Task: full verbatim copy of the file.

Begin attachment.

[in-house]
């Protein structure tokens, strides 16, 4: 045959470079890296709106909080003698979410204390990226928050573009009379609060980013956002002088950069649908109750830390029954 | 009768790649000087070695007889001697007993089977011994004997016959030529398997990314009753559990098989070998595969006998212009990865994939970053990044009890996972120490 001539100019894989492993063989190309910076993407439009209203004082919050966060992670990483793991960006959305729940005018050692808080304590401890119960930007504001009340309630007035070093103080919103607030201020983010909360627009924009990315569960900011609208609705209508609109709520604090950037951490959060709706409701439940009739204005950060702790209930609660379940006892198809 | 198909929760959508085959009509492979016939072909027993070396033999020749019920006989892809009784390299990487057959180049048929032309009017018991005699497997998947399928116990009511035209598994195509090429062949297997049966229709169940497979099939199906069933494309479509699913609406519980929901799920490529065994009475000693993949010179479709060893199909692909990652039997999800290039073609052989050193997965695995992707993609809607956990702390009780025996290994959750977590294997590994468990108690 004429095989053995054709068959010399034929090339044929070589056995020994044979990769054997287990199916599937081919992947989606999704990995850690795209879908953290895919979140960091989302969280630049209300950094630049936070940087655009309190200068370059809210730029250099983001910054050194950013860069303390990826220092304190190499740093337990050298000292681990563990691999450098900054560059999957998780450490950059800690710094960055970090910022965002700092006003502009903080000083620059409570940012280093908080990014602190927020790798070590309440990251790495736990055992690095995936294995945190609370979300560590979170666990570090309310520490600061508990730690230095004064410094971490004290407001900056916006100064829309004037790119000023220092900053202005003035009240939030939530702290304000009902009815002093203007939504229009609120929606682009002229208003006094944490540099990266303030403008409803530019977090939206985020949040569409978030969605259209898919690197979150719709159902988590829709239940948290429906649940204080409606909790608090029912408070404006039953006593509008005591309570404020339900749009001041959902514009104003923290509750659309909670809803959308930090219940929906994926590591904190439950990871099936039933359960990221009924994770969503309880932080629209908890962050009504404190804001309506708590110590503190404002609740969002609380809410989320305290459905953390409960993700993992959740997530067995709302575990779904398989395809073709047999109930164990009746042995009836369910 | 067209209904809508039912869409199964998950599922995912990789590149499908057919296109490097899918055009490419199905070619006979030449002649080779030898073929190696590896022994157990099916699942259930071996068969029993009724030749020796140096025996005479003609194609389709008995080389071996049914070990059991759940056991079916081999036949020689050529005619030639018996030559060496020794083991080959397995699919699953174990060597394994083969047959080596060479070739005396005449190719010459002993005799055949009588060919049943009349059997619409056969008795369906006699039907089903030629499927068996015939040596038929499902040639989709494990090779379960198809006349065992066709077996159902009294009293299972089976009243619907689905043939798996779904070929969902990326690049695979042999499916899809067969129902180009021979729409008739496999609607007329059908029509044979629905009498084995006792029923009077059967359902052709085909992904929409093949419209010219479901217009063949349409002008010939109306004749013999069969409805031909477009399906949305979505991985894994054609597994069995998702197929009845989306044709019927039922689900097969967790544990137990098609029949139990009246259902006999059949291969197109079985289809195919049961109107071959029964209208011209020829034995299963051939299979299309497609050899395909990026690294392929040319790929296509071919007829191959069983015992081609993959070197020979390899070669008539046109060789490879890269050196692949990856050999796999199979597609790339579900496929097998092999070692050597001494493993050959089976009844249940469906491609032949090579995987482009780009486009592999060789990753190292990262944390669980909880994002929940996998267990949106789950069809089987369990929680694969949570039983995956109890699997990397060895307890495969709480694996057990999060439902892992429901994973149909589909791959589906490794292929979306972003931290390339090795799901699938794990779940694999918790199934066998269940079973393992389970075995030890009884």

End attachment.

[in-house]
């Protein structure tokens, strides 16, 4: 045959470079890296709106909080003698979410204390990226928050573009009379609060980013956002002088950069649908109750830390029954 | 009768790649000087070695007889001697007993089977011994004997016959030529398997990314009753559990098989070998595969006998212009990865994939970053990044009890996972120490 001539100019894989492993063989190309910076993407439009209203004082919050966060992670990483793991960006959305729940005018050692808080304590401890119960930007504001009340309630007035070093103080919103607030201020983010909360627009924009990315569960900011609208609705209508609109709520604090950037951490959060709706409701439940009739204005950060702790209930609660379940006892198809 | 198909929760959508085959009509492979016939072909027993070396033999020749019920006989892809009784390299990487057959180049048929032309009017018991005699497997998947399928116990009511035209598994195509090429062949297997049966229709169940497979099939199906069933494309479509699913609406519980929901799920490529065994009475000693993949010179479709060893199909692909990652039997999800290039073609052989050193997965695995992707993609809607956990702390009780025996290994959750977590294997590994468990108690 004429095989053995054709068959010399034929090339044929070589056995020994044979990769054997287990199916599937081919992947989606999704990995850690795209879908953290895919979140960091989302969280630049209300950094630049936070940087655009309190200068370059809210730029250099983001910054050194950013860069303390990826220092304190190499740093337990050298000292681990563990691999450098900054560059999957998780450490950059800690710094960055970090910022965002700092006003502009903080000083620059409570940012280093908080990014602190927020790798070590309440990251790495736990055992690095995936294995945190609370979300560590979170666990570090309310520490600061508990730690230095004064410094971490004290407001900056916006100064829309004037790119000023220092900053202005003035009240939030939530702290304000009902009815002093203007939504229009609120929606682009002229208003006094944490540099990266303030403008409803530019977090939206985020949040569409978030969605259209898919690197979150719709159902988590829709239940948290429906649940204080409606909790608090029912408070404006039953006593509008005591309570404020339900749009001041959902514009104003923290509750659309909670809803959308930090219940929906994926590591904190439950990871099936039933359960990221009924994770969503309880932080629209908890962050009504404190804001309506708590110590503190404002609740969002609380809410989320305290459905953390409960993700993992959740997530067995709302575990779904398989395809073709047999109930164990009746042995009836369910 | 067209209904809508039912869409199964998950599922995912990789590149499908057919296109490097899918055009490419199905070619006979030449002649080779030898073929190696590896022994157990099916699942259930071996068969029993009724030749020796140096025996005479003609194609389709008995080389071996049914070990059991759940056991079916081999036949020689050529005619030639018996030559060496020794083991080959397995699919699953174990060597394994083969047959080596060479070739005396005449190719010459002993005799055949009588060919049943009349059997619409056969008795369906006699039907089903030629499927068996015939040596038929499902040639989709494990090779379960198809006349065992066709077996159902009294009293299972089976009243619907689905043939798996779904070929969902990326690049695979042999499916899809067969129902180009021979729409008739496999609607007329059908029509044979629905009498084995006792029923009077059967359902052709085909992904929409093949419209010219479901217009063949349409002008010939109306004749013999069969409805031909477009399906949305979505991985894994054609597994069995998702197929009845989306044709019927039922689900097969967790544990137990098609029949139990009246259902006999059949291969197109079985289809195919049961109107071959029964209208011209020829034995299963051939299979299309497609050899395909990026690294392929040319790929296509071919007829191959069983015992081609993959070197020979390899070669008539046109060789490879890269050196692949990856050999796999199979597609790339579900496929097998092999070692050597001494493993050959089976009844249940469906491609032949090579995987482009780009486009592999060789990753190292990262944390669980909880994002929940996998267990949106789950069809089987369990929680694969949570039983995956109890699997990397060895307890495969709480694996057990999060439902892992429901994973149909589909791959589906490794292929979306972003931290390339090795799901699938794990779940694999918790199934066998269940079973393992389970075995030890009884």